Wondering what you can learn from the Italian higher education institutions who have been dealing with the coronavirus outbreak and a national quarantine? Read our exclusive interview.
As more and more universities dramatically change their operations and strategies due to the coronavirus, it’s crucial that the higher education sector comes together to collaborate and share ideas.
Dr. Eugenio Gaudio is a medical researcher, physician, and Rector of the University of Rome Sapienza, the largest university in Italy and one of the largest in Europe, with more than 147,000 enrolled, in-person students.
QS recently spoke to Dr. Gaudio to understand how the University of Rome Sapienza is responding to the coronavirus crisis and to get his take on the global health emergency.
As a medical researcher and physician, what are your opinions about the spread of the coronavirus and its impact on the higher education sector?
As a physician, I think that this is a mainly quantitative emergency due to the speed of propagation of the infection. As such, the only way to overcome the emergency is to stay at home in order to reduce the infection as much as possible.
As a researcher, I’m working on the enhancement of alternative teaching tools and methods that could be used by our students even when this emergency has passed, enriching the teaching offer of the university.
Furthermore, the exchange of clinical data (a consolidated reality in our teaching hospitals) has proven to be crucial and will be even more encouraged in the future.
In this area, our medical doctors, nurses, resident physicians, epidemiologists, virologists, biologists, scientists, and researchers are making a fundamental and enormous contribution.
What was the initial response that the University of Rome Sapienza took to the coronavirus? And how has that response changed over time as the situation has escalated?
Our university has been on the forefront of the health crisis due to its central location in the country and because it’s one of the largest European universities by student enrollment and structures.
Sapienza made itself available to civil society. Our Chinese language students acted as language mediators with the first hospitalized tourists, when the pandemic scenario we’re going through was not yet conceivable.
The university governance introduced the first measures against the COVID-19 immediately after the first state decree-laws: the suspension of academic activities, the organization of smart working tasks for non-essential administrative staff in the last week, and the increase of digital teaching as much as possible. Professors, students, and support staff are coping very well with the situation considering that we are living in a very difficult time.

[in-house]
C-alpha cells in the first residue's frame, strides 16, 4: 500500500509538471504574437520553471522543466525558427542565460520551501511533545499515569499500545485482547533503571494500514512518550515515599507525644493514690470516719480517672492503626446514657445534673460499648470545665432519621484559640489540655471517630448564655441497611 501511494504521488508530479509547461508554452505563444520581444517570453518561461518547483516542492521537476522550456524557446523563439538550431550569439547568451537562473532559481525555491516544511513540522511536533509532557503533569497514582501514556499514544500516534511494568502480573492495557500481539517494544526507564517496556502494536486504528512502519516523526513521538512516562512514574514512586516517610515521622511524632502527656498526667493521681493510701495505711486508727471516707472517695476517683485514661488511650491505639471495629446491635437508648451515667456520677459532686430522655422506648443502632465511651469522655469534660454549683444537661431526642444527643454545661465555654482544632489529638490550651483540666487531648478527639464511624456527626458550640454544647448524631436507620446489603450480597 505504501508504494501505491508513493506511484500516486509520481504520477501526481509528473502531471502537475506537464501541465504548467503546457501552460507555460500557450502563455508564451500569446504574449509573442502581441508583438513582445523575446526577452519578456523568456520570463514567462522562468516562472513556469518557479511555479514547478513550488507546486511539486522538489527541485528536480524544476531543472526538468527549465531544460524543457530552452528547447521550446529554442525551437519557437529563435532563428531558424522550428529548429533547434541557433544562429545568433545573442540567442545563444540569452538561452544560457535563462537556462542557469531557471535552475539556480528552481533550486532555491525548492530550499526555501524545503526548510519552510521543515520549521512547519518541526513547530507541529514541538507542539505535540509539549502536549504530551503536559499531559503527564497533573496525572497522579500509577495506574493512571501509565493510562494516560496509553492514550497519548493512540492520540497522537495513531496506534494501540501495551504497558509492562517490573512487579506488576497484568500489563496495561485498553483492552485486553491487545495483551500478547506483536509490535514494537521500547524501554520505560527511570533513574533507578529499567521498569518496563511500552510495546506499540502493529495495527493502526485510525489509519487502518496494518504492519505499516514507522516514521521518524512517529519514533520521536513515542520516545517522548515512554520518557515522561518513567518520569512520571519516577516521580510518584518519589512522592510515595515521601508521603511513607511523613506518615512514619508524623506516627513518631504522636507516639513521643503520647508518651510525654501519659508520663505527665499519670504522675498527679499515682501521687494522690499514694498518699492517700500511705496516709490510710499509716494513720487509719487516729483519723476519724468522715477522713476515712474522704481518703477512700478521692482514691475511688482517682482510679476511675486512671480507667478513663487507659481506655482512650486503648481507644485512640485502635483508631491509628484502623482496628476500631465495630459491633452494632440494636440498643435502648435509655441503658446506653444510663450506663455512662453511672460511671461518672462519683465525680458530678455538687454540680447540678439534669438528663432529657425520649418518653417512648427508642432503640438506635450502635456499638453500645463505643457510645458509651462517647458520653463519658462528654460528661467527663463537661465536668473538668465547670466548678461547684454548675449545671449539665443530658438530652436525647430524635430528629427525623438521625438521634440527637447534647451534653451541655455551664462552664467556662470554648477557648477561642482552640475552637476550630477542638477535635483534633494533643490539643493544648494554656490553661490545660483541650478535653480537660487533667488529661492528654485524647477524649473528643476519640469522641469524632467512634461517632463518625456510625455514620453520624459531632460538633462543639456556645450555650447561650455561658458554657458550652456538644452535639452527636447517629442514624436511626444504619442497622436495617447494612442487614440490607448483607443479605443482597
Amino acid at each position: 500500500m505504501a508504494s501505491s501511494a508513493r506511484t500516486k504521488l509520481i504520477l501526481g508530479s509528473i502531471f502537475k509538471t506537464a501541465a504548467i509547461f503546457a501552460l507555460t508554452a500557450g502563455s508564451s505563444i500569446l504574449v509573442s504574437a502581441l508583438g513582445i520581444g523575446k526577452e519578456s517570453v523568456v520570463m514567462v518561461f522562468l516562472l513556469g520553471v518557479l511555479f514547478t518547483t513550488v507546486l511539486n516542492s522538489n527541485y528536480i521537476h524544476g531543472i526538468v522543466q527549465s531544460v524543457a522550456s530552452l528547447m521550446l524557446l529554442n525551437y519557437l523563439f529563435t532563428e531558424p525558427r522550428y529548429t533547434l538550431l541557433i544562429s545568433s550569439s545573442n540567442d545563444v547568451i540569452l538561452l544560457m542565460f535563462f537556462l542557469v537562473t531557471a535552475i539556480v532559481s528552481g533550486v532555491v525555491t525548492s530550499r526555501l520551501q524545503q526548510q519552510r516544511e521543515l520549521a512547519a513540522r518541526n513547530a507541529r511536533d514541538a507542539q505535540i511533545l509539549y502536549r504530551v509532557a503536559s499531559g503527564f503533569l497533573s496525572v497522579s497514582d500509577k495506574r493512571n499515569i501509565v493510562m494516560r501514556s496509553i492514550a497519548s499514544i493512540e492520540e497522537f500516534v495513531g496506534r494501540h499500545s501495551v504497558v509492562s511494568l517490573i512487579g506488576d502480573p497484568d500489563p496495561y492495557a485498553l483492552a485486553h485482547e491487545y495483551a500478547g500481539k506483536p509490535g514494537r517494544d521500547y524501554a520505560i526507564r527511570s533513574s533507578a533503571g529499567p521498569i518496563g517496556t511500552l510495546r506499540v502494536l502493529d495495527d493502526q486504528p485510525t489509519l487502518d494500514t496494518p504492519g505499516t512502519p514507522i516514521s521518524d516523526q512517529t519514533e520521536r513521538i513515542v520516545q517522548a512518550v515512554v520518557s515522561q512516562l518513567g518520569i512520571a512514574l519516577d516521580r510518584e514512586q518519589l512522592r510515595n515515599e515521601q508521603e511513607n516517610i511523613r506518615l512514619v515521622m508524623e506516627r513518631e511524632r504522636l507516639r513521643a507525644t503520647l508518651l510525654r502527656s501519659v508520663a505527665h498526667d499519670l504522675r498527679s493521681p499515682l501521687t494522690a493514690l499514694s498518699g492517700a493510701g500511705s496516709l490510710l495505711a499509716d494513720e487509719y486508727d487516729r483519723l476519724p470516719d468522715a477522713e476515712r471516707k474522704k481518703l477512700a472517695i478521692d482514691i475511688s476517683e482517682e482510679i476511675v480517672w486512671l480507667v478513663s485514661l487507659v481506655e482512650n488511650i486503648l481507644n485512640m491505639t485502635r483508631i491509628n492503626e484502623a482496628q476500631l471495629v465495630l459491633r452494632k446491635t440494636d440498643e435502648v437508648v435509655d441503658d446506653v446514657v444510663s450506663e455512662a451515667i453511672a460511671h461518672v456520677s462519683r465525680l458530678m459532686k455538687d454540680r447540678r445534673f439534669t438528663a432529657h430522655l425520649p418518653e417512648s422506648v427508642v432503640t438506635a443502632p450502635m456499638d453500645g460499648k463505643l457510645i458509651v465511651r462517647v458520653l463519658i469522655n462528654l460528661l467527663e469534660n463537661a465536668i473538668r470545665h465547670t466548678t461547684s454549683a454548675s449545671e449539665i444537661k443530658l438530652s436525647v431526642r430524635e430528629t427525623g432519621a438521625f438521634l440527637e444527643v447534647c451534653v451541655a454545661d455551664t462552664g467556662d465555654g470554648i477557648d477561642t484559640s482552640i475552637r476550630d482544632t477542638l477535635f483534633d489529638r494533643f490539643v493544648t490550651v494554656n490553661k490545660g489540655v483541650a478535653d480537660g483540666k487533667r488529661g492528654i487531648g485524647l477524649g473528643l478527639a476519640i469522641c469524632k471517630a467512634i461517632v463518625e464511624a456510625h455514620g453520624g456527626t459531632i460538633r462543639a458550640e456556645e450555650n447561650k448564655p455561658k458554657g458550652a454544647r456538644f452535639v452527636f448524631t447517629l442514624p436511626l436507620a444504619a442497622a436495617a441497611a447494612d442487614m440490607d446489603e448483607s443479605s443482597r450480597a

With Italy imposing a national quarantine, how has your university consistently communicated with students throughout this period and what are your ongoing plans for communication?
Sapienza has continuously communicated with its students. The university updates its website and social networks, monitoring the institutional news related to the spread of the virus and the measures to counter its effects.
We have also adopted more direct communication policies with our most affected students, especially those in transit from abroad (i.e. Erasmus exchange students) and those departing from Rome. Sapienza has also worked in conjunction with the Italian Universities Rectors’ Conference (CRUI) to find alternative transportation solutions for those stranded abroad.
What processes and alternative learning options have you implemented as a result of the quarantine?
At the moment, all teaching activities are being delivered online. We have implemented and strengthened several technical options to connect students and faculties, including Google Meet, Moodle, Classroom, and YouTube dedicated channels.
Also, the graduation theses and ceremonies are conducted online in order to continue, even now, to provide the best possible didactic services to the students.
What mental health and emotional support are you offering to students?
The university has created a task force of experts since the initial breakthrough, including health personnel, prevention experts, and specific tutoring on the COVID-19 health crisis.
At this moment, the lines of communication are working well. Students are well connected with us and the main recommendations regarding keeping a safe distance are applied.
Sapienza also enhances the psychological support services dedicated to students, with particular attention to those who are currently abroad, and incoming guests in our university at the moment.
The Psychological Counseling Center, which refers to the Department of Clinical and Dynamic Psychology, is operating online.
We also have a dedicated service offered by the Department of Psychology, the Noibene. This service offers online and blended modules accessible by students wherever they are, for an individual or group path to promote well-being and a module dedicated to psychological first aid.
How do you think universities, and the higher education sector, can best respond to the coronavirus outbreak?
Universities are at the center of the health crisis: specific scientific research has started in our laboratories since the first cases of COVID-19 were confirmed in Italy. The aims of the research are focused on the causes, the spread, and the mitigation of the crisis.
As part of the scientific studies, there are biological, medical, and pharmaceutical ones, but the pandemic’s global repercussions are currently studied by educationalists, sociologists, psychologists, engineers, and economists to equip our society with better options the next time around.
To learn more about the higher education sector’s response to the coronavirus, please visit the QS COVID-19 Resources Hub.